followed, would have averted disaster. But measures
springing from incapacity or dishonesty often teach les-
sons not less impressive than measures displaying the
highest wisdom. It will not prove a profitless task,
therefore, to garner some of the fruits lying within the
field of inquiry, whether they were ripened under the
watchful eye of Morris, Hamilton, or Gallatin, or were
the product of less skilful and less honest husbandmen.

The object of the first Continental Congress was to

3



4 FINANCIAL HISTORY OF THE UNITED STATES. [1774.

obtain a redress of grievances, not separation from Great
Britain. The first important enactment regulated the
manner of voting, and provided that each Colony should
have a single vote in Congress. 1 The larger Colonies con-
tended for the exercise of more power, and yielded solely
because the occasion required immediate unanimity on the
part of Congress. This rule, thus early established, con-
tinued until the adoption of the Federal Constitution, in
1789, although every Colony was represented in Congress
by two or more delegates. Rarely were less than fifty
members present at all the more important sessions.

The only act beside this, requiring mention, prohibited
the importation of goods from Great Britain and Ireland
after the first of September, 1774. The same act further
provided, that, after the month of September the year
following, the exportation of all merchandise, &c, to
Great Britain, Ireland, and the West Indies, ought to
cease, unless the grievances of America were redressed
before that time. 2 The graver consequences of this legis-
lation were not foreseen , but they appeared early, and
gave rise to warm debate, and personal and sectional
bitterness.

The next May, delegates assembled from all the Colo-
nies except Georgia, whose representatives appeared be-
fore the close of the year. 3 They were chosen, in most
cases, by conventions of the people ; in a few, by the
popular branch of the Colonial Assembly. In still fewer
cases the choice of the Assembly was ratified by a con-
vention ; in some, the process was reversed. The authority
confided to these delegates usually was very limited,
1 Sept. 6. 2 Oct. 20. 8 Sept. 13.



1775.] CONGRESS AMD THE COLONIES. 5

and as Congress was endowed with no power beside that
conferred on members, until the Articles of Confederation
were ratified in 1781, 1 many an error sprung from this
cause. More than one delegate knew how to legislate
more wisely than he did, but was prevented by the Colony
he represented. 2 In order to get a clear idea of the power
of Congress, let us ascertain what authority was confided
by the several Colonies to their representatives who com-
posed this body.

The Assembly of Rhode Island believed that satisfac-
tory terms could be made with Great Britain ; conse-
quently, the instructions to her delegates were framed
with this end in view. They were authorized to join
with the commissioners, or delegates from the other
Colonies, and consult on proper measures to obtain a
repeal of the several acts of the British Parliament for
levying taxes on his Majesty's subjects in America,
without their consent, and to establish the rights and
liberties of the Colonies on a just and solid foundation,
agreeable to the instructions given them by the Gen-
eral Assembly. Connecticut endowed her delegates with
more general authority. They were to join, consult, and
advise with the delegates of the other Colonies in proper
measures for advancing the best good of all. The
New-Hampshire delegates were clothed with authority to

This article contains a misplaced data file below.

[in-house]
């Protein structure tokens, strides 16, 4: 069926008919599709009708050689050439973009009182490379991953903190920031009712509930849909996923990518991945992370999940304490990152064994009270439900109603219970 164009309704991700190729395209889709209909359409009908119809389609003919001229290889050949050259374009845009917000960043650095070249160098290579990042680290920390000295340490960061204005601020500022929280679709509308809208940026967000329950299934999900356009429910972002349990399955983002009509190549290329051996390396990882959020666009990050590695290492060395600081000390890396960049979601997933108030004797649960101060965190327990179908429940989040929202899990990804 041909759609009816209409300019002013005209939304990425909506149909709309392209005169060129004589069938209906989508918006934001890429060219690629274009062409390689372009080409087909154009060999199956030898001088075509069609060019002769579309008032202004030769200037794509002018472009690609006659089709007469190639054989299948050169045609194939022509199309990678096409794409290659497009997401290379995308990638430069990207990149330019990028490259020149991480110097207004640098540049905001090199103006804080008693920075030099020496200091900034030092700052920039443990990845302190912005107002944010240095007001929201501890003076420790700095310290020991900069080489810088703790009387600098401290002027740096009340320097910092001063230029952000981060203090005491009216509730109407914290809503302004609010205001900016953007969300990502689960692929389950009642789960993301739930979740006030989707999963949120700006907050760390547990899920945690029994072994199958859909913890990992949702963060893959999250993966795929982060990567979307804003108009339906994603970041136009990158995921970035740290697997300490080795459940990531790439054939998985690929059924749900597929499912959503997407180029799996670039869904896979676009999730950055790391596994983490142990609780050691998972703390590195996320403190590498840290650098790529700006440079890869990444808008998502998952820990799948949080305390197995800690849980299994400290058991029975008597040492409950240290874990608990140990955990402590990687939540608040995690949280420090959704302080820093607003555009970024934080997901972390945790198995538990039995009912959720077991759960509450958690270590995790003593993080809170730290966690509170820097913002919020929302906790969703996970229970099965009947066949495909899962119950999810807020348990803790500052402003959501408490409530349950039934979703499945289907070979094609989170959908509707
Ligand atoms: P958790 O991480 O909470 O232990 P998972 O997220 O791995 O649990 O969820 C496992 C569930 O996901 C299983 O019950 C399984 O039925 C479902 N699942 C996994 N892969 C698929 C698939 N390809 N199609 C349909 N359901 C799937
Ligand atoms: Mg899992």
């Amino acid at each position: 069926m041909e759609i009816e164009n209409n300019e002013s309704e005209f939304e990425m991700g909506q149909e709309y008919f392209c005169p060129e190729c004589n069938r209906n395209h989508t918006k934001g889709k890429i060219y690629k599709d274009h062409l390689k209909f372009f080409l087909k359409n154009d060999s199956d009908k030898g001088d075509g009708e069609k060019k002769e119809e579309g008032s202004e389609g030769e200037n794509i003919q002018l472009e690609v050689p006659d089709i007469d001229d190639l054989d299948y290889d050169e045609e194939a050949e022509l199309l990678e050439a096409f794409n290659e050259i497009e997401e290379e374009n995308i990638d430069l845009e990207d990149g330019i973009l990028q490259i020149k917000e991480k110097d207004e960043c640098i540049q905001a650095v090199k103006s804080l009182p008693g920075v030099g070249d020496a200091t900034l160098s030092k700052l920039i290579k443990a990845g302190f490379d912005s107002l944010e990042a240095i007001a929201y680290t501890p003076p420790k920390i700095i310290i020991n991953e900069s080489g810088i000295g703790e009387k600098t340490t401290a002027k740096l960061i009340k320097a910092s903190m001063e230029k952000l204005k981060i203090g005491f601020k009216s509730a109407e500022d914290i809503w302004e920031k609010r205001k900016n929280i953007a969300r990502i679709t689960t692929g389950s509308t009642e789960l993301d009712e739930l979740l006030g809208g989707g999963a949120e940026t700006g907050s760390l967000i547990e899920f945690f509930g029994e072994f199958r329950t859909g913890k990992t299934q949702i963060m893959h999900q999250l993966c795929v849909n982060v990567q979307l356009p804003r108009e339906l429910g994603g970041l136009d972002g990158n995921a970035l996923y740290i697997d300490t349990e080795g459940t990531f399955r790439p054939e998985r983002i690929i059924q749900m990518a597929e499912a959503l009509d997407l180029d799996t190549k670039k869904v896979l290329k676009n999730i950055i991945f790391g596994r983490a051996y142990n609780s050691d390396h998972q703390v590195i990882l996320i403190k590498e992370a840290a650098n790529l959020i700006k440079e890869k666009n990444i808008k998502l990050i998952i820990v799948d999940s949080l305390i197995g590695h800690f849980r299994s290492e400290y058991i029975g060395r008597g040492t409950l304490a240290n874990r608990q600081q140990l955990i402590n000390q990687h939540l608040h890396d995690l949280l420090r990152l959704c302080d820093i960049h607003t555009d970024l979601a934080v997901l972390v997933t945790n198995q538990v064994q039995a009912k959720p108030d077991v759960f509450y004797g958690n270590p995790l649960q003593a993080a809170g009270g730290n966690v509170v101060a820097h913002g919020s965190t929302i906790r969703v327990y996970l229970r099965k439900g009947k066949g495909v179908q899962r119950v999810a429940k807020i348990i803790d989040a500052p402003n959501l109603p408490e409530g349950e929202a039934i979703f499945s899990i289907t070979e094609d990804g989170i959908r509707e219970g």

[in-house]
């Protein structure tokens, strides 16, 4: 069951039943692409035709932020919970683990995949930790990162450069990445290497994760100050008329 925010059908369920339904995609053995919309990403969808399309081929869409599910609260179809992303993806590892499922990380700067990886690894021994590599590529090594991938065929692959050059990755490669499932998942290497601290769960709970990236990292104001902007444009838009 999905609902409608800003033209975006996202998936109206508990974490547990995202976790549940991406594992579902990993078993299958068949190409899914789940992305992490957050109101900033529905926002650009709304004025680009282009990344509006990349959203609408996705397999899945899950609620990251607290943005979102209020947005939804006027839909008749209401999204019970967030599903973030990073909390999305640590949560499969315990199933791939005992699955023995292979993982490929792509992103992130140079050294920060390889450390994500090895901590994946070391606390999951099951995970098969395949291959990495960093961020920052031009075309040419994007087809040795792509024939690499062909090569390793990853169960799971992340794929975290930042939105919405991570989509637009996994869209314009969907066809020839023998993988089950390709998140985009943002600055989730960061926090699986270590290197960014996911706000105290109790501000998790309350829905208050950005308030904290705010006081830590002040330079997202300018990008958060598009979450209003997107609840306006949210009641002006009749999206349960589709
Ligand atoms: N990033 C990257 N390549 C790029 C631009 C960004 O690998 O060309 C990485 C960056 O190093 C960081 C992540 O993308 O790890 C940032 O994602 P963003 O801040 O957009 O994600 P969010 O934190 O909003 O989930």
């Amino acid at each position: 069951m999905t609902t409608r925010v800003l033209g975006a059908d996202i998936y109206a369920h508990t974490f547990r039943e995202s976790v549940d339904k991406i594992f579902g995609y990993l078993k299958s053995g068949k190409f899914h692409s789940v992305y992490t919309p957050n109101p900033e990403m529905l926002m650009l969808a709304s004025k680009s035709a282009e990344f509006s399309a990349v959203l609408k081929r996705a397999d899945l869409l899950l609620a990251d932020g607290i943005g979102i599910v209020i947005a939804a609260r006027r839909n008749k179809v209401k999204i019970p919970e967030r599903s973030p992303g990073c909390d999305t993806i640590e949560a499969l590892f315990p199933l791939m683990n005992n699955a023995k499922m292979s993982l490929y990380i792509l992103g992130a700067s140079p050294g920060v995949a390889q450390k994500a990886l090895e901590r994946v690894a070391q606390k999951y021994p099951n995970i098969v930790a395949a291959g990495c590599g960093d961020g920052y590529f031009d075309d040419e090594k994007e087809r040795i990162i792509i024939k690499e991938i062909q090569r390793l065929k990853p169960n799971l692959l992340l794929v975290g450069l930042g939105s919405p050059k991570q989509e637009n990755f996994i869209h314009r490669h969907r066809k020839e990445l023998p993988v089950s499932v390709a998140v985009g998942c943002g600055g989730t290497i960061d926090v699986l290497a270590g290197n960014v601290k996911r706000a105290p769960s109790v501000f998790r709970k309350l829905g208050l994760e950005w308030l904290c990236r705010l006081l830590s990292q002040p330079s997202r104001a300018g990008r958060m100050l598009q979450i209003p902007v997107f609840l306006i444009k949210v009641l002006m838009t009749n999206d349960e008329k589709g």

1 March 1.

2 "They had been elected, in part at least, by tumultuary assem-
blies, or bodies which had no recognized legal existence; they were
intrusted with no powers but those of counsel; most of them were
held back by explicit or implied instructions; and they represented
nothing more solid than the unformed opinion of an unformed people."
— Bancroft.



6 FINANCIAL HISTORY OF THE UNITED STATES. [1775.

consult and agree to all measures which Congress should
deem necessary to obtain a redress of American griev-
ances. The delegates from Massachusetts were empow-
ered to act in union with the delegates of other Colonies
in ordering such measures as should appear to them the
best calculated for the recovery and establishment of
American rights and liberties, and for restoring harmony
between Great Britain and the Colonies. New Jersey,
Pennsylvania, and Virginia appointed delegates without
saying a word concerning their authority. New Jersey
and Delaware required their delegates to report the
proceedings of Congress to their respective Assemblies.
Maryland and North Carolina went further ; the former
Colony giving her delegates authority to consent and
agree to all measures which Congress should deem
necessary and effectual to obtain a redress of American
grievances. She, moreover, bound herself to execute all
resolutions adopted by Congress. The delegates from
North Carolina were invested with the authority necessary
to make their acts done in behalf of that Province obliga-
tory upon any inhabitant thereof. The instructions given
to the South-Carolina delegates related only to a redress
of grievances ; while the representatives from Georgia
were empowered to join with the several delegates from
the other Colonies in all matters which should appear fit
for the preservation and defence of their rights and liber-
ties, and for the restoration of harmony, upon constitu-
tional principles, between Great Britain and America.

Such was the constitution of this unique body, whose
nearest resemblance was the confederacy of the Nether-
lands during the latter part of the sixteenth century,



1775.] CONGRESS AND THE COLONIES. 7

when waging her ever-memorable war with Spain. It
will be seen that Congress had no clearly-defined powers ;
the members, with only two or three exceptions, were
confined to a narrow sphere of legislation ; and until the
adoption of the Confederation, in March, 1781, the States
regarded themselves as masters of the situation, and never
hesitated to instruct their delegates whenever the occa-